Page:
Many people think there are many ways to permanently immigrate to the United States.  The fact is there are not as many ways as people think.  The ways to permanently immigrate to the United States are through family, employment, refugee, diversity visa, investment, or U visa.

To permanently immigrate through family, you must have a spouse (U.S. citizen or green card holder), child over 21 (U.S. citizen), parent (U.S. citizen or green card holder), or sibling (U.S. citizen).  Depending on the relationship and country you are from, it can take years or less than one year.  Also, you may or may not be eligible due to unlawful presence issues or criminal issues.

To permanently immigrate through employment, you must find an employer who is willing to sponsor you.  There is a two step process.  The first step, you must go through the Department of Labor.  The second step is filing with immigration.  Residency through employment could take years or less than a year depending on skill level and country you are from.

To permanently immigrate through refugee status, you must prove you have a well rounded fear of persecution.  This is often confused.  It is not enough simply to show that the quality of life in your country is poor or there are better opportunities in the United States.  You must prove that your government or a group that the government is unwilling or unable to control is persecuting you.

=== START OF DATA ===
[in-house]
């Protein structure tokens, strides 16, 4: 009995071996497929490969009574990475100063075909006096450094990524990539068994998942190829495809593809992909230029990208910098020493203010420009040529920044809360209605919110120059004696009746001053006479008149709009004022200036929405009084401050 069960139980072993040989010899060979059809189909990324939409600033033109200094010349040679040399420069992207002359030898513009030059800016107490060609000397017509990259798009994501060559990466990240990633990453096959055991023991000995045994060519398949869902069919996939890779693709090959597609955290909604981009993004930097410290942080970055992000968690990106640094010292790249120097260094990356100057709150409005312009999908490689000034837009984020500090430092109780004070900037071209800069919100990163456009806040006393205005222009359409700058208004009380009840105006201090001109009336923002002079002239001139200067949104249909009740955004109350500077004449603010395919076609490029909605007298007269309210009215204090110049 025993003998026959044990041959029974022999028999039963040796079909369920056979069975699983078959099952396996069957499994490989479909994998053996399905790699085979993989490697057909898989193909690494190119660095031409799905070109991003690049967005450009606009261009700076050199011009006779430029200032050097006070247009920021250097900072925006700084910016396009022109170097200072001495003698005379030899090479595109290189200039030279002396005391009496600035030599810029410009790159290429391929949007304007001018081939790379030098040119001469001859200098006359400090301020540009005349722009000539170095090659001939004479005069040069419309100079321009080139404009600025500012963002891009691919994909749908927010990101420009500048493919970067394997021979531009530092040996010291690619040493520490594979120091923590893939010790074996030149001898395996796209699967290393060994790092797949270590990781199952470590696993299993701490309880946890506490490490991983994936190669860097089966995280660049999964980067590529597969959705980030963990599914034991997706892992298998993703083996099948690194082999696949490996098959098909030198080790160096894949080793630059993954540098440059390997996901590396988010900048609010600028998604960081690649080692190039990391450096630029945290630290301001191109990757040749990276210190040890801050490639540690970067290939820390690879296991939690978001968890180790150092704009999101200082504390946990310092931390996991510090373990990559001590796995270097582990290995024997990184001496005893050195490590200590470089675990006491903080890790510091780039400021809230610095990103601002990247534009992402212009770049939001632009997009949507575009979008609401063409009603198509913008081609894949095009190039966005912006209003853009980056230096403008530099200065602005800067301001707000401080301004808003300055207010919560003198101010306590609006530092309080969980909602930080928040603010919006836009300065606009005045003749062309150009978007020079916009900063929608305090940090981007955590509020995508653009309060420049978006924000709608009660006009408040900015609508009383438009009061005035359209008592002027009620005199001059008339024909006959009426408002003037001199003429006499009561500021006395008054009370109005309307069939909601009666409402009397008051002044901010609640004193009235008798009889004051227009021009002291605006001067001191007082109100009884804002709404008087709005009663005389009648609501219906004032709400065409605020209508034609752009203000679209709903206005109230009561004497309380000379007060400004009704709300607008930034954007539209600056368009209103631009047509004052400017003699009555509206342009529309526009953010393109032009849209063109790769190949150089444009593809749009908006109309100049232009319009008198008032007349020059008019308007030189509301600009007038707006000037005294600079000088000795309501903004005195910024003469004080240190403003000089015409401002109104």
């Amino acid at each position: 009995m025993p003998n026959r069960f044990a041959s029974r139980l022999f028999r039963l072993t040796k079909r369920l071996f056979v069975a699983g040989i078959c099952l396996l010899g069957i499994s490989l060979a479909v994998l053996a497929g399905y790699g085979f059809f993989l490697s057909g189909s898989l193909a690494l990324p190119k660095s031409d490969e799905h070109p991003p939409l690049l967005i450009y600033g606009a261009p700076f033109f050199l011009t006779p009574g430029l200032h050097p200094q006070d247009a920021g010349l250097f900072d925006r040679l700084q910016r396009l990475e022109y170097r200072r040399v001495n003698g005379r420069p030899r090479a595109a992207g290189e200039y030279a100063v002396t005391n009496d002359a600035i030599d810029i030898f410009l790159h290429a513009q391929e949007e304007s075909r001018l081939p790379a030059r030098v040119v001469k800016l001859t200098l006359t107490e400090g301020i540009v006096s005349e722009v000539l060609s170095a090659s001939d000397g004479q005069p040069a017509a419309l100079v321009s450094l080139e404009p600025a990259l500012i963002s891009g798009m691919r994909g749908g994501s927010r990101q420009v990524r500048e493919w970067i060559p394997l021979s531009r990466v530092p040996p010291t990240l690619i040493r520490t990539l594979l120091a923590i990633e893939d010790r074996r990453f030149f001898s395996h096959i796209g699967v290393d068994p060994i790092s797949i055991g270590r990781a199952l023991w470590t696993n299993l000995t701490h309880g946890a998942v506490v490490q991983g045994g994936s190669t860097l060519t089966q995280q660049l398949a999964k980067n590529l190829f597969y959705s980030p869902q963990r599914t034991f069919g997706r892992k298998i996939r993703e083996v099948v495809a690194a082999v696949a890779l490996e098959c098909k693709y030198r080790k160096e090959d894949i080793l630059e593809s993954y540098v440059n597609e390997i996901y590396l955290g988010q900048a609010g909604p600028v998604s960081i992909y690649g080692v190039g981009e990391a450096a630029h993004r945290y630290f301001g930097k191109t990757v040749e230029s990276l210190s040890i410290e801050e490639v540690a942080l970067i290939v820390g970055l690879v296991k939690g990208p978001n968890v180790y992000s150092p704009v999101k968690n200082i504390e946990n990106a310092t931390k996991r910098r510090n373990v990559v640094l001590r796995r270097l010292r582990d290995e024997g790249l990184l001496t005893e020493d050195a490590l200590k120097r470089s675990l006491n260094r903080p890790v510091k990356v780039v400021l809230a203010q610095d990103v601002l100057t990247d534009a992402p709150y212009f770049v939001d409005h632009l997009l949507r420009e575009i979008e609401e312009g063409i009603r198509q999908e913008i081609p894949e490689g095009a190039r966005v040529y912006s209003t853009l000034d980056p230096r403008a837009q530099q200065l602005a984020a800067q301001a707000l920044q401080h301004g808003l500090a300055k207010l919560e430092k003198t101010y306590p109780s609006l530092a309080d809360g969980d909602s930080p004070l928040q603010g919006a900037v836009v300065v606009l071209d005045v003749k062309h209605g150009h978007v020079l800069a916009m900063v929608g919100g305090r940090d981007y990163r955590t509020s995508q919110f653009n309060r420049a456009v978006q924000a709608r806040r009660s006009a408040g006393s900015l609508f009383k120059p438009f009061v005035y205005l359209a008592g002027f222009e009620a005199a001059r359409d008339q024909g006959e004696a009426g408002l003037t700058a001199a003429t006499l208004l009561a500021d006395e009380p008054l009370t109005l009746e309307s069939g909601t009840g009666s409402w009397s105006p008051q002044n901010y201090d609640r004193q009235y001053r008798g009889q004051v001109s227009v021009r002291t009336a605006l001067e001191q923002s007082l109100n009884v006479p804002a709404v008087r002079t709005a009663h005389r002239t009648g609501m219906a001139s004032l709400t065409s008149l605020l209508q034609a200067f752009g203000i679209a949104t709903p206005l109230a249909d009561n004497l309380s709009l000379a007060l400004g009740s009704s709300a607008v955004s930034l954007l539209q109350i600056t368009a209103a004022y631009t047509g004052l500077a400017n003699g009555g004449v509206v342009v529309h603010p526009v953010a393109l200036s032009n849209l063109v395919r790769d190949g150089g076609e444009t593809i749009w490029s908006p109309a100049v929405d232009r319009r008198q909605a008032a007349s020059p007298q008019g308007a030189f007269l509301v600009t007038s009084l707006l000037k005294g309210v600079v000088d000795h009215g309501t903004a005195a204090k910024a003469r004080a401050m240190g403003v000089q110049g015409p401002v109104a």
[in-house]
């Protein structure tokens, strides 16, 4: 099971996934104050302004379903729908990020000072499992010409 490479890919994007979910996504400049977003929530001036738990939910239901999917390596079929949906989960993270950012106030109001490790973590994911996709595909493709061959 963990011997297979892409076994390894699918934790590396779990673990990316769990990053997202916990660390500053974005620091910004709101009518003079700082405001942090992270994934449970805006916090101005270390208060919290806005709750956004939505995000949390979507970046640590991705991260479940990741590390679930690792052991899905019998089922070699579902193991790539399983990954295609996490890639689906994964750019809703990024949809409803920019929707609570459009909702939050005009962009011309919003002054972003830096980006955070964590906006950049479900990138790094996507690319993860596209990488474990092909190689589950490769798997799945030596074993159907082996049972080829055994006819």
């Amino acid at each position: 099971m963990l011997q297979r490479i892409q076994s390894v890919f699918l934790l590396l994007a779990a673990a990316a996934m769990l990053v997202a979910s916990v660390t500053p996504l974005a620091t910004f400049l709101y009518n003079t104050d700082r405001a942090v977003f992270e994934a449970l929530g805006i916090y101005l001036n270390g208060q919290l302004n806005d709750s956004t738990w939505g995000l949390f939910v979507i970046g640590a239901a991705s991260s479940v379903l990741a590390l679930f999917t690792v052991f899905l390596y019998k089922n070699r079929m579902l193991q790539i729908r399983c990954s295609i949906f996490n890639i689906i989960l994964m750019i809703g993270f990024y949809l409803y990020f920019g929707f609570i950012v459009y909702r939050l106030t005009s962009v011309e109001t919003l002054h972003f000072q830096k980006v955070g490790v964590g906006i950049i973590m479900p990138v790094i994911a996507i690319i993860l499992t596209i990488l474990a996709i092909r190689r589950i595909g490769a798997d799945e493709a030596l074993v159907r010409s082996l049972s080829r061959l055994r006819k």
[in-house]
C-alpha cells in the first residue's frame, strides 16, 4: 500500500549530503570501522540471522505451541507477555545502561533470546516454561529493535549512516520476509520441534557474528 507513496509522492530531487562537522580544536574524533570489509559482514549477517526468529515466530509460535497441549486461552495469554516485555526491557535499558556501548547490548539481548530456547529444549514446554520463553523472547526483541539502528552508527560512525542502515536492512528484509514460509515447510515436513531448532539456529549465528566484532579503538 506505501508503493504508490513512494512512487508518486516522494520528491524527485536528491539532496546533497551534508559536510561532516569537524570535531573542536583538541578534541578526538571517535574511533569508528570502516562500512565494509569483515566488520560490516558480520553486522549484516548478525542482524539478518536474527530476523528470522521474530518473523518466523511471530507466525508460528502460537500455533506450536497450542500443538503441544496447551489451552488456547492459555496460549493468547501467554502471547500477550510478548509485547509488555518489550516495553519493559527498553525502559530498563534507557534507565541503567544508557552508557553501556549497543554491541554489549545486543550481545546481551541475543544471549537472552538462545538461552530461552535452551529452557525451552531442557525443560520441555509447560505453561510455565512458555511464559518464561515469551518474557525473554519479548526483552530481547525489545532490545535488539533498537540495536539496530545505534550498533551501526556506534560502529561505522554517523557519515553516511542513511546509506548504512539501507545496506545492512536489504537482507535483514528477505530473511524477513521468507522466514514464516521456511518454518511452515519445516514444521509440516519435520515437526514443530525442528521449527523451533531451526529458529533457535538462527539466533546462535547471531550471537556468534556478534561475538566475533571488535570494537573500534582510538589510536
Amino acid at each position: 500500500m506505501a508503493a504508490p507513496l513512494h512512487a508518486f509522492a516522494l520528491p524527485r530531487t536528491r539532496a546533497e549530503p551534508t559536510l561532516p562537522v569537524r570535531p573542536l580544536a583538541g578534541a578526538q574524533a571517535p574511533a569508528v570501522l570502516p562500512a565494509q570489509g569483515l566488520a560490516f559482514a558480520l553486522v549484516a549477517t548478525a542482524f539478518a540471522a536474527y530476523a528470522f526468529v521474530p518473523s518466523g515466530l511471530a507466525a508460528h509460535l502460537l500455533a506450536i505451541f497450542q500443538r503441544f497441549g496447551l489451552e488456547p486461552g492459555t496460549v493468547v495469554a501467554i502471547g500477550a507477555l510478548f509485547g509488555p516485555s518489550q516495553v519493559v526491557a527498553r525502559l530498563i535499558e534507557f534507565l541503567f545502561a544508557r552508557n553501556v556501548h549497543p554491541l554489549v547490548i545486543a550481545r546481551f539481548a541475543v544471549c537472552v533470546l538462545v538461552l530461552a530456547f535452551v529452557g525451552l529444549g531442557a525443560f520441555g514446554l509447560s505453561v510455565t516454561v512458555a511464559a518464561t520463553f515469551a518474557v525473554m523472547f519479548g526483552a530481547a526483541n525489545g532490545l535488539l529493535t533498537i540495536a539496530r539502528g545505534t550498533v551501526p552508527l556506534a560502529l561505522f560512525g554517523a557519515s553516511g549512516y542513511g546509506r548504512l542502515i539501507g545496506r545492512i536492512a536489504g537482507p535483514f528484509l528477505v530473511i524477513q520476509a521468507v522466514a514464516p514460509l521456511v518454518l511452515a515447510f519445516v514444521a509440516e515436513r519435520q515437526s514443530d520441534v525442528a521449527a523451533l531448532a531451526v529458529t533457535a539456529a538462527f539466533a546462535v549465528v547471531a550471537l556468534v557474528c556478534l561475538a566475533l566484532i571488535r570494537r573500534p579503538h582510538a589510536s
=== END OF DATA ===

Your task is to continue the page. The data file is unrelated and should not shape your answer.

To permanently immigrate through the diversity visa, is applying for a green card lottery.  The lottery is held once a year.  Depending on what country you are from, you may or may not be able to apply.  If less than 50,000 people have immigrated to the United States in the last 5 years, you can submit an application.

To permanently immigrate through investment, you need one million to invest in a new or struggling company.  In limited circumstances, you can invest $500,000.  To permanently immigrant you are going to have to create 10 jobs over a 2 year period.

To permanently immigrate through a U visa, you must have been a victim of a crime that occurred in the United States that you have been helpful to police in prosecuting.  There are a limited set of crimes that fit under the U visa.  This does require the police to certify you.

Each of these categories can be complicated and without the help of an immigration attorney, can be delayed or even denied.  It is always best to seek the advice of an attorney before trying any of these steps alone.  Please feel free to set an appointment with questions over any of these issues.